Our Vision

Why the Autism Resource Center was Created

Autism Spectrum Disorders now affects approximately 1 child in every 88, according to the Center for Disease Control (CDC).  Read the full CDC report from March 2012 here.

 

 

 

 

Autism Spectrum Disorders now affects approximately 1 child in every 88

Vision

Despite the increasing numbers of children diagnosed with autism spectrum disorder, there is still much confusion regarding the causes and no answers when it comes to a cure.  However, one thing is known for sure: implementing effective intensive early intervention maximizes the possibility of permanent neural rewiring that can raise a child’s level of cognitive functioning.  Therefore, this web site was created with the hope that you, as a parent of a child on the spectrum, professional, friend, or concerned member of the community will learn to recognize what the signs of autism are, and where to go and what to do after taking this first step. 

Goals of the Autism Resource Center include:

  • To provide a centralized location for parents, professionals, and concerned individuals to access information on Autism and listings of resources for children with Autism;
  • To provide a variety of educational opportunities (e.g. web site, workshops) for parents with autistic children and professionals working with children on the autistic spectrum to learn valuable and current information about Autism;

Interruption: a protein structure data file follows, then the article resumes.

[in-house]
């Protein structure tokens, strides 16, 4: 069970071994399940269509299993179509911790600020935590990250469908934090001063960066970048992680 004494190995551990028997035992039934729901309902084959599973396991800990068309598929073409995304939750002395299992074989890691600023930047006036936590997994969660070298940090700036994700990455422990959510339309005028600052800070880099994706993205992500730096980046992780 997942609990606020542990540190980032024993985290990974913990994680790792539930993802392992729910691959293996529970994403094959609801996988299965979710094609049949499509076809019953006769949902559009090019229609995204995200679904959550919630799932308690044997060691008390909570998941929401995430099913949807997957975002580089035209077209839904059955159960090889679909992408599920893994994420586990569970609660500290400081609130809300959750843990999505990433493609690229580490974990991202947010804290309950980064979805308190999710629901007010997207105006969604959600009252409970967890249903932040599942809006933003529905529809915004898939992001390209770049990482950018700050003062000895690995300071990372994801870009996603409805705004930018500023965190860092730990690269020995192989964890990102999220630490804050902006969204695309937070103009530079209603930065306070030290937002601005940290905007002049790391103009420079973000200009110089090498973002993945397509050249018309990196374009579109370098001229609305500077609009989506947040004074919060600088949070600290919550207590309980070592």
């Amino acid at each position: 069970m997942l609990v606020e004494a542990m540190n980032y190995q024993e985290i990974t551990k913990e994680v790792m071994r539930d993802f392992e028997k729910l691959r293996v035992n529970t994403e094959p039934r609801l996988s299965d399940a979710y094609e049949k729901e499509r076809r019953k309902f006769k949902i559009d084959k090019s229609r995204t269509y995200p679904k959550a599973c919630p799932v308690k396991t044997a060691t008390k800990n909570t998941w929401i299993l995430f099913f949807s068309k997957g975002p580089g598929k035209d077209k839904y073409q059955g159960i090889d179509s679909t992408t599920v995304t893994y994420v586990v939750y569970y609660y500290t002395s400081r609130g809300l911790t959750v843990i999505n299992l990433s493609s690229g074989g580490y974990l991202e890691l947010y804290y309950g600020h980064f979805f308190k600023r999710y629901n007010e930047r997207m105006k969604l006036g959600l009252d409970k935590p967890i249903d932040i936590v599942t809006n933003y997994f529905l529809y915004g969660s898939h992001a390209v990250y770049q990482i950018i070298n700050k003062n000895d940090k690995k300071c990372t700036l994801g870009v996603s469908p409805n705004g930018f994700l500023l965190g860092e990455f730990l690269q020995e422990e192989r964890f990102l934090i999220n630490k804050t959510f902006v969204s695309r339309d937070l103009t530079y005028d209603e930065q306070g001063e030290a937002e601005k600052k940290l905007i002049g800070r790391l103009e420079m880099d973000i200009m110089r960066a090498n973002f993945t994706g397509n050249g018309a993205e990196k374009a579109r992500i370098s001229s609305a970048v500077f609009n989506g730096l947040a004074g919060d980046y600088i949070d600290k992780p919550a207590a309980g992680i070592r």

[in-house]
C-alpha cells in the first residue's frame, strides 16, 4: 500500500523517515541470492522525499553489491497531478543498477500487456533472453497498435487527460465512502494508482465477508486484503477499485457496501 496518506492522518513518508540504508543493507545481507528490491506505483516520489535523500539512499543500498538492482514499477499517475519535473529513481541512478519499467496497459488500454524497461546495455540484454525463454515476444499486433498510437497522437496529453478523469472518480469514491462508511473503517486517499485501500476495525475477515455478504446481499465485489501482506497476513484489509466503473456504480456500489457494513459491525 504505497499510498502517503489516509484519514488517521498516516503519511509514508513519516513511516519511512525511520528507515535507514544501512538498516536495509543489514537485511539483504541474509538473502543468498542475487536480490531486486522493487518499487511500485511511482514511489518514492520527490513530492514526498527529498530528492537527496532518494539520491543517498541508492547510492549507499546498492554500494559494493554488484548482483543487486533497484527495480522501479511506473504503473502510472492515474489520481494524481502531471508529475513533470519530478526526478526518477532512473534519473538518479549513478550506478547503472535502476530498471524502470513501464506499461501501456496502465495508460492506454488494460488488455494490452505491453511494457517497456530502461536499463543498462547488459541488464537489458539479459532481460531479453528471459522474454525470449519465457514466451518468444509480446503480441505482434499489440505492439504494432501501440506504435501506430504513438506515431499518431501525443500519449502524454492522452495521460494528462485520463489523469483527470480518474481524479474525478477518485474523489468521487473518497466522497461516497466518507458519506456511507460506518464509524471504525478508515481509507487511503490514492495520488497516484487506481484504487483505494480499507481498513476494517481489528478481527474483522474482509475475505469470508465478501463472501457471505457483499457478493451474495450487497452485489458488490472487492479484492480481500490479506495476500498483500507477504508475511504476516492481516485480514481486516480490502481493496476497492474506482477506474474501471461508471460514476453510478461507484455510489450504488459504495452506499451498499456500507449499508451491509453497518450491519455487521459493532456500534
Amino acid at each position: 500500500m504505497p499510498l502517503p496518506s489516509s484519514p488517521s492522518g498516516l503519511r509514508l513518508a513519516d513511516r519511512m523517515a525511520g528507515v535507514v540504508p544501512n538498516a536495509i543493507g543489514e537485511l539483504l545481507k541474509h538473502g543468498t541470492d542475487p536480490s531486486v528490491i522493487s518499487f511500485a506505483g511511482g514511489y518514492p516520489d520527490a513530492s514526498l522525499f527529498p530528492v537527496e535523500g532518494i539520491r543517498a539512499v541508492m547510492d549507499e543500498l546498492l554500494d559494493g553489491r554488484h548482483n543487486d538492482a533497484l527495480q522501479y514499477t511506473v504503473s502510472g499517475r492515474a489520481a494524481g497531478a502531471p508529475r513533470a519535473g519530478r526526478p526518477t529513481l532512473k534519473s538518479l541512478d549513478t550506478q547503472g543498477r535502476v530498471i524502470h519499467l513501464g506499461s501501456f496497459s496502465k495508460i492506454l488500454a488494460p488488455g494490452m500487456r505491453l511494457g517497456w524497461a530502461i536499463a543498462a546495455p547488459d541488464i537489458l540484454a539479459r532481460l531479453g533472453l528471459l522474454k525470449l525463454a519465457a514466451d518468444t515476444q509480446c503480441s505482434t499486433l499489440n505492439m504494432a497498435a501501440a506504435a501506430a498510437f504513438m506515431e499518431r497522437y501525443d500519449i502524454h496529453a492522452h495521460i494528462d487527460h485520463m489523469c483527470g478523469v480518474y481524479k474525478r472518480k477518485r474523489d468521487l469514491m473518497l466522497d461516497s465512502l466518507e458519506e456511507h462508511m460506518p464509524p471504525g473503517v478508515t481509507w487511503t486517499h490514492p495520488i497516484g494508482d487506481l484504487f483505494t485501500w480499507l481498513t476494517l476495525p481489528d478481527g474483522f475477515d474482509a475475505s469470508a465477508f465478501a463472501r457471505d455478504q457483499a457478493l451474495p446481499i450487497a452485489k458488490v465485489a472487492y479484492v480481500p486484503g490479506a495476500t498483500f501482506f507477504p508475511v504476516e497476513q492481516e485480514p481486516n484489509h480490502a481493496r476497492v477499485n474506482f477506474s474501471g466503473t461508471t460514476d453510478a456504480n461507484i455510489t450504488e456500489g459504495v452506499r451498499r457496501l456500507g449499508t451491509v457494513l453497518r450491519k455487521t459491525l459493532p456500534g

• To provide parents with autistic children, and children, adolescents and adults with Autism with a means to network; and
  • To ensure that a greater number of children on the autistic spectrum receive accurate early diagnostic and intervention services.

 

Birth to age three is a critical time in a child’s development, so a delayed diagnosis may compromise his/her chances for success.  The Autism Resource Center not only aims to create greater awareness and consequently, improved early identification, but also hopes to ensure that children on the autistic spectrumreceive more comprehensive and effective care from better educated parents and professionals.

 

With these statistics in mind, PARC, a not-for-profit organization that is at the forefront in providing advocacy and programming for children and adults with developmental disabilities within the geographic region of Putnam County, northern Westchester and southern Dutchess counties, created the Autism Resource Center in 2007, to serve as a centralized location for parents, professionals, and concerned individuals living in the Hudson Valley region to access information and listings of resources pertaining to Autism.  Functioning as an information clearinghouse, PARC hopes to increase awareness of Autism, create opportunities for more children on the autistic spectrum to receive accurate early diagnostic and intervention services, and to bridge the information gap for those with concerns.